Temporary and permanent residence permits in Russia will become easier to obtain from 1 November 2019, when amendments to key legislation* come into force.

Temporary residence permits

The amendments expand the grounds for obtaining a temporary residence permit (“TRP”), outside the established quota of TRPs that can be issued in a certain region within a calendar year, by adding the following categories to the list of foreign citizens:

  • citizens of countries of the former USSR who received higher education in Russia under state-accredited programmes;
  • foreign citizens migrating to Russia under international treaties; and
  • Ukrainian citizens recognised as refugees or granted provisional asylum in Russia.

The time frame for processing a TRP will be reduced from six to four months.

The amendments also clarify the grounds for cancelling TRPs. Under the current system, TRPs can be cancelled if a foreign citizen remains outside Russia for more than six months in a row. According to the new rules, a TRP can be cancelled if the permit holder stays outside Russia for more than six months in total during a calendar year, except in cases of medical emergencies, the death of a close relative or business demands.

Permanent residence permits

The number of categories of foreign citizens who are able to obtain a permanent resident permit (“PRP”) without first receiving a TRP will significantly increase under the new regime. In addition to highly qualified specialists and foreign citizens recognised as native Russian speakers, the following categories of foreign citizens will be able to obtain PRPs under the simplified procedure:

  • foreign employees who have been working in Russia for at least six months in one of the professions listed as qualified specialists (the list will be approved separately) where the employer pays contributions to the Russian Pension Fund;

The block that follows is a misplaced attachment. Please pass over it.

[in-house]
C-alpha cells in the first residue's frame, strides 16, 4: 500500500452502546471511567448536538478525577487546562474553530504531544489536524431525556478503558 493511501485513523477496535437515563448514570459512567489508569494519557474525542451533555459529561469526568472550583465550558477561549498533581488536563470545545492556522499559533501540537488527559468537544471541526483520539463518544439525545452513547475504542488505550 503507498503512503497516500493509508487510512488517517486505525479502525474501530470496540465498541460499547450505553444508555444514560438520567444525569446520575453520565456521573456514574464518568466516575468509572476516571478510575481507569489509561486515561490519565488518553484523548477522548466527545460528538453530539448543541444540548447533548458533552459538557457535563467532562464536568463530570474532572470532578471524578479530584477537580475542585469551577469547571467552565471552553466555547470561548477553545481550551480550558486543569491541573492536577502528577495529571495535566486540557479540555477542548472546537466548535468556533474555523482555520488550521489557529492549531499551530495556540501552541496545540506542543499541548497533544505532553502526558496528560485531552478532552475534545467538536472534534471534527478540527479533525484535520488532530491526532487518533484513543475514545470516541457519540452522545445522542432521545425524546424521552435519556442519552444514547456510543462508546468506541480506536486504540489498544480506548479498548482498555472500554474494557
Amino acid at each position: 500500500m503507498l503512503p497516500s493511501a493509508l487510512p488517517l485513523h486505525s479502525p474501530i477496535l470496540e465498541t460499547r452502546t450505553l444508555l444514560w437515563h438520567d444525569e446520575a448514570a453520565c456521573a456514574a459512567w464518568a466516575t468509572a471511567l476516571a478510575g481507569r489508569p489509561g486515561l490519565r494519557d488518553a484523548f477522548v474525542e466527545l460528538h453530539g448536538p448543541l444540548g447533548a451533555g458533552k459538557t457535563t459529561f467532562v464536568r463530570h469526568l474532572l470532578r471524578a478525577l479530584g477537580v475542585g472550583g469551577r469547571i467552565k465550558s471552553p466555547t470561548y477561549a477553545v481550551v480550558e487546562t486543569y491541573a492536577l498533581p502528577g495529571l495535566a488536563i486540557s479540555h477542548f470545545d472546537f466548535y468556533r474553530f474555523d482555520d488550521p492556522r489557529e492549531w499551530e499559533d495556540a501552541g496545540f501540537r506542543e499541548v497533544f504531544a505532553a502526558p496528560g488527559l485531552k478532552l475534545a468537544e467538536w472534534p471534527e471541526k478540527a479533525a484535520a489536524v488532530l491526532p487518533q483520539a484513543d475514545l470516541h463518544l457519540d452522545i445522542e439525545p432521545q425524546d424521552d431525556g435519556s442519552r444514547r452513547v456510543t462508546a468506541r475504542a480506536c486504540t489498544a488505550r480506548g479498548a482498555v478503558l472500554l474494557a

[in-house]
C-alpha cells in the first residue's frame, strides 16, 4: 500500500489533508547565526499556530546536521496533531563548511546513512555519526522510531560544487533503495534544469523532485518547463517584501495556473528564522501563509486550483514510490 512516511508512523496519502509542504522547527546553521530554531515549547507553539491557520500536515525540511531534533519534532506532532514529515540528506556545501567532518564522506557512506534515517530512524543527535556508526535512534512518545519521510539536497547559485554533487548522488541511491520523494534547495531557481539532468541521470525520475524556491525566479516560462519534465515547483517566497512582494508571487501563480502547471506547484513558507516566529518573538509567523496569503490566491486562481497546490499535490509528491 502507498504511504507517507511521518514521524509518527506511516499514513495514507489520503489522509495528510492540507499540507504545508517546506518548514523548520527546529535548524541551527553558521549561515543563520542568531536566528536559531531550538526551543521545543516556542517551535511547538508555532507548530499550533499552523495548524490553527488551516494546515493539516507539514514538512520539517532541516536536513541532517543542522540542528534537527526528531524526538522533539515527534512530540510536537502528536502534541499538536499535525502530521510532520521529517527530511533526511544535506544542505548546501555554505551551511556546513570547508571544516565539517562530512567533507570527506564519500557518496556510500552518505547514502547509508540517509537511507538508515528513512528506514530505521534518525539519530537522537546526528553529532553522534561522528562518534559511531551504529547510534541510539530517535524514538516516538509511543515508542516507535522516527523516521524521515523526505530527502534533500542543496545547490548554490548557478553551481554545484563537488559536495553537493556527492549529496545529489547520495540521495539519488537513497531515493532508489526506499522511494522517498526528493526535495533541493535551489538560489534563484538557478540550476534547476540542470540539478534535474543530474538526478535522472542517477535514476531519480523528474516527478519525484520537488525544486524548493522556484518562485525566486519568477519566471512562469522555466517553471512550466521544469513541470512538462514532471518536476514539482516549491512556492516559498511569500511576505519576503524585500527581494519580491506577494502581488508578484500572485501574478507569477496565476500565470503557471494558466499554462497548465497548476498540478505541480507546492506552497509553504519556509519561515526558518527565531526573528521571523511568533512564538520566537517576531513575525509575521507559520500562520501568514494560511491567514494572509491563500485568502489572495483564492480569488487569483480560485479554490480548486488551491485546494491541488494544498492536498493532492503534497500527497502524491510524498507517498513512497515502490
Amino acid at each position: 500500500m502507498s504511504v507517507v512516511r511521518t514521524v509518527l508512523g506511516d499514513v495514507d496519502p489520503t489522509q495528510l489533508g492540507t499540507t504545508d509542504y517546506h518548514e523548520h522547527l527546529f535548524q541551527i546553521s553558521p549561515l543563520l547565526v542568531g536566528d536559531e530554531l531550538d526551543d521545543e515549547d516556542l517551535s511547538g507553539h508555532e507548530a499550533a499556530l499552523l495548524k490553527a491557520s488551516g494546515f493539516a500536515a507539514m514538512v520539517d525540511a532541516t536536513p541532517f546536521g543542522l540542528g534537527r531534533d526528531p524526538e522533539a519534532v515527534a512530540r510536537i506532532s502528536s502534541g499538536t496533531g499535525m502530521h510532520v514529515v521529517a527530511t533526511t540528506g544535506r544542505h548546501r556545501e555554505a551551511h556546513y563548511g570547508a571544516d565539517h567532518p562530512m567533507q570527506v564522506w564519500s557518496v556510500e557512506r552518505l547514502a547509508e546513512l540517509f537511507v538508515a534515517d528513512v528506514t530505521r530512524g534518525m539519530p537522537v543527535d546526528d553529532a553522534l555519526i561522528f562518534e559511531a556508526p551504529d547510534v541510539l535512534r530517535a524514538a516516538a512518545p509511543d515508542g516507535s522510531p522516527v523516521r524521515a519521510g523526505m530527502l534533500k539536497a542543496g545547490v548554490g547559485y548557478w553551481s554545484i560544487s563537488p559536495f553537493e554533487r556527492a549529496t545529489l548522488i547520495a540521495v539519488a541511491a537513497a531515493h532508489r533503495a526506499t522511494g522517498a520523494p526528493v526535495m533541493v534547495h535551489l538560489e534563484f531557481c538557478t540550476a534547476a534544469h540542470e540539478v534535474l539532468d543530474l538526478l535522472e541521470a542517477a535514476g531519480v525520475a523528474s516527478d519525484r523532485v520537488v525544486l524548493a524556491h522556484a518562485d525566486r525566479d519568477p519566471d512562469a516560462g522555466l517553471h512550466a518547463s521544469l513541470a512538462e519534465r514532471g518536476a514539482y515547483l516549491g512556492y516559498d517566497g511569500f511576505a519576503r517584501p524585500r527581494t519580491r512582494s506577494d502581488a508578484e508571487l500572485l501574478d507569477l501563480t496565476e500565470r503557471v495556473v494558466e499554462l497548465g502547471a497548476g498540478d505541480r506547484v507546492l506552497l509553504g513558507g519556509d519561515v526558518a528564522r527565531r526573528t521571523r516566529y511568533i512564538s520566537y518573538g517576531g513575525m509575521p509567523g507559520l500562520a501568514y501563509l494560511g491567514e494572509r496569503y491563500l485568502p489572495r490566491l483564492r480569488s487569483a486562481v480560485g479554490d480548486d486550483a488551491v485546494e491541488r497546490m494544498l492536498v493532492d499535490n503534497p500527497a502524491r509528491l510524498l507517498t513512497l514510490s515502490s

• foreign citizens who were born in the territory of the Russian Soviet Federal Socialist Republic and were citizens of the USSR;
  • children of foreign citizens holding a PRP in Russia that are below the age of 18;
  • children and parents of Russian citizens permanently residing in Russia; and
  • foreign citizens who were illegally deported from the territory of the Crimean Autonomous Soviet Socialist Republic and have a certificate of rehabilitation issued by Russian state authorities or a court. This ground also applies to foreign citizens whose parents, grandparents, adoptive parents or spouses were illegally deported.

PRPs for all categories of foreign citizens, except for highly qualified specialists, will be issued for an unlimited term. (Currently, PRPs are issued for five years.)

PRPs issued to highly qualified specialists will remain limited to the period of validity of their work permit.

Foreign citizens will be required to renew their PRP upon reaching the age of 14, 20 and 45 years, in cases where the personal data or gender of the holder has changed, or if the PRP document is worn out or damaged.

PRP holders will still be able to submit a yearly notification confirming their residence in Russia by mail, in person or electronically. Before the end of every fifth year, however, this notification of residence will have to be filed in person.

A PRP will be cancelled if its holder does not submit a confirmation of residence for two calendar years in a row.

As is the case for TRPs, a PRP will also be cancelled if a holder remains outside Russia for more than six months in aggregate during a calendar year. (The exceptions are the same as those listed for TRPs).

A foreign citizen who now holds a limited-term PRP will be able to renew it for an unlimited period.